Wednesday, April 17, 2013

How is the Same Writer Behind Two Comic Books of Such Vastly Different Quality? AKA Nick Spencer, What's Up?

How Can one Man Vary So Much?
Nick Spencer has written some comics I've adored and others that have left me slightly cold or outright disgusted (in terms of quality, not the content). The same man behind the much-popular "Morning Glories" and superb recent DC-run of "T.H.U.N.D.E.R. Agents" somehow also did the at-first-promising but then horrendous "Iron Man 2.0," and an extremely underwhelming start to the re-boot of "Ultimate X-Men," before Brian Wood came in and righted that near-sinking ship. So really, Nick Spencer, what's up?

I don't get it, Nick--if I can call you that--you put out some amazing DC stuff like your Jimmy Olsen story, and your creator-owned work such as Infinite Vacation earned rave reviews. Yet, you signed that exclusivity contract with Marvel (that thank-the-Lord let you finish your work on "T.H.U.N.D.E.R. Agents) and everything you've put out with them has failed to make me the slightest bit excited.
Belam #6 in what is apparently a variant cover, but it costs the same as the regular so I'm happy.
Now there are two newer comics that you have been making and just as has happened in the past, they couldn't be any more different in quality and my enjoyment of them. I've just finished reading the sixth issue of  "Bedlam" your creator-owned comic from Image, and I have read the third issue of the Marvel NOW re-launch of "Secret Avengers". From what I've said I am pretty sure that you, the imaginary Nick Spencer I am talking to along with my readers, know which comic has me as a big fan and which one I won't be getting the next issue of.

"Bedlam" is about a man who was one of the worst super-villains imaginable. Known as, "Madder Red," he was basically the Joker cranked up to 11 in homicidal tendencies. From the first issue his masked visage inspired a bit of terror in the reader.
Scary, just scary.
The hook however, the thing that keeps someone reading besides, "Oh, it's basically a comic from the Joker's point of view," is that Madder Red is actually cured. Yes, through tons of surgery and conditioning by a mysterious doctor we still don't yet known the true intentions of, Madder Red is in fact now sane. He's been released into the real world with a new fake name and everything. He can't help but be drawn to crime and starts helping the police with his amazing intellect and profiling skills that he no doubt gained from his time as a murderous villain. The art by Riley Rossmo is awesome and Frazier Irving keeps providing delightfully twisted covers. It's a gas to both read and observe the art of, and a book I wholeheartedly recommend to anyone looking for a creepy take on heroes, villains, and the books perennial question of, "Is evil just something you are or something you do?"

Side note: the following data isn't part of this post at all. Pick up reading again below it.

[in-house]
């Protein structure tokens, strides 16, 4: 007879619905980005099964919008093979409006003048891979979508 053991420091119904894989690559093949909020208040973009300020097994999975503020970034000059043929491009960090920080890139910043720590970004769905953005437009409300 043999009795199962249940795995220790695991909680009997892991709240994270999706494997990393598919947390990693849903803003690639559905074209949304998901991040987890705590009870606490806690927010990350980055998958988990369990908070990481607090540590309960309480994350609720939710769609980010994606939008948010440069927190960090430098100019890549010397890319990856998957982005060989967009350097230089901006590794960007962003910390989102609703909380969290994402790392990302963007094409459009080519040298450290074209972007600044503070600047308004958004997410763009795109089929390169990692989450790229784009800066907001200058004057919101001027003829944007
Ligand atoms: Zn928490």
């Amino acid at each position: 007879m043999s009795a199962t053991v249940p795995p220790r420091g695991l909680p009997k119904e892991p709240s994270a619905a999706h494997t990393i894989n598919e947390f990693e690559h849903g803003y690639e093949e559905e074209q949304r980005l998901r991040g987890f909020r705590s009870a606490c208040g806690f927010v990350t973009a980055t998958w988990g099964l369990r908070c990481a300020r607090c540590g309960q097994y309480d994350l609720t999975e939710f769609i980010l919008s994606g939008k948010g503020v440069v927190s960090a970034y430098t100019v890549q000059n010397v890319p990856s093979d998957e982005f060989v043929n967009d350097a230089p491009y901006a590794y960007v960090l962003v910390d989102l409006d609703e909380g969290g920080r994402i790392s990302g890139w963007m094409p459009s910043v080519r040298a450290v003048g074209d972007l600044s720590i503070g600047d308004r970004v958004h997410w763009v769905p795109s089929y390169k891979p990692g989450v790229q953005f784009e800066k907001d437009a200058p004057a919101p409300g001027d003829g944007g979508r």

My fountain of praise for "Bedlam" makes it all the more strange how I have so little that is positive to say of "Secret Avengers". Whereas Bedlam lays out its premise clearly, Secret Avengers teases you with a big secret in the 1st issue but then does an annoying thing of making it "redacted" so it remains a secret. I'm not joking:

Then in the later issues Spencer kind of takes advantage of the fact our heroes are having their memories altered with a little twist at the end of issue #2, but I still don't quite understand why it happened as it did. Now in issue #3 we've got more attempted-intrigue in the form of the organization A.I.M. taking advantage of having their own legally-recognized island by building up some kind of arsenal, but I honestly still have no idea what in the dickens is supposed to be going on in this comic and we are 3 issues in.

I wouldn't mind as much if the characters were written well, but Nick Fury Jr. comes off as a jerk, Hawkeye lacks all the charm of his solo book and instead seems like a major tool, and the female characters come off as either snarky or little more than just being another character the artist had to draw standing around doing nothing. Speaking of the drawing, the art is fine. Yeah, not everything about the book is bad, Luke Ross does a good job with what he's given, even if it is very little. The story however feels bloated, confused, and otherwise is just unpleasant to read.
The cover to the third issue, also known as the last issue I'm buying.
Bedlam is complex but clear in its motivations. Secret Avengers is just confusing. Bedlam has fascinating characters with them feeling important no matter how big or small their role. Secret Avengers has characters with all the personality of a cardboard cut-out. Bedlam has great art, Secret Avengers has fine art (I guess not everything is a polar opposite). One comic is unquestionably much better than the other, which makes it all the more baffling how one person can be the writer for both books. It is as if Spencer forgets everything he knows about plot development and characterization when it comes to his Marvel titles, but suddenly gains skill as soon as the book is DC-related or creator-owned (with the exception of "Thief Of Thieves" which Spencer co-wrote some issues of with Robert Kirkman owning the rights, and which is basically a boring-as-Hell book,).

Spencer writes some awesome and some bad comics, it is just odd how basically all the lesser ones seem to be Marvel titles. Someday the mystery behind this may be solved, but for now all I can do is pick up his good books and avoid his lesser ones.
Bedlam #1-6: 4.5 out of 5 stars.
Secret Avengers #1-3: 2 out of 5 stars (the art saves it from a lower score).

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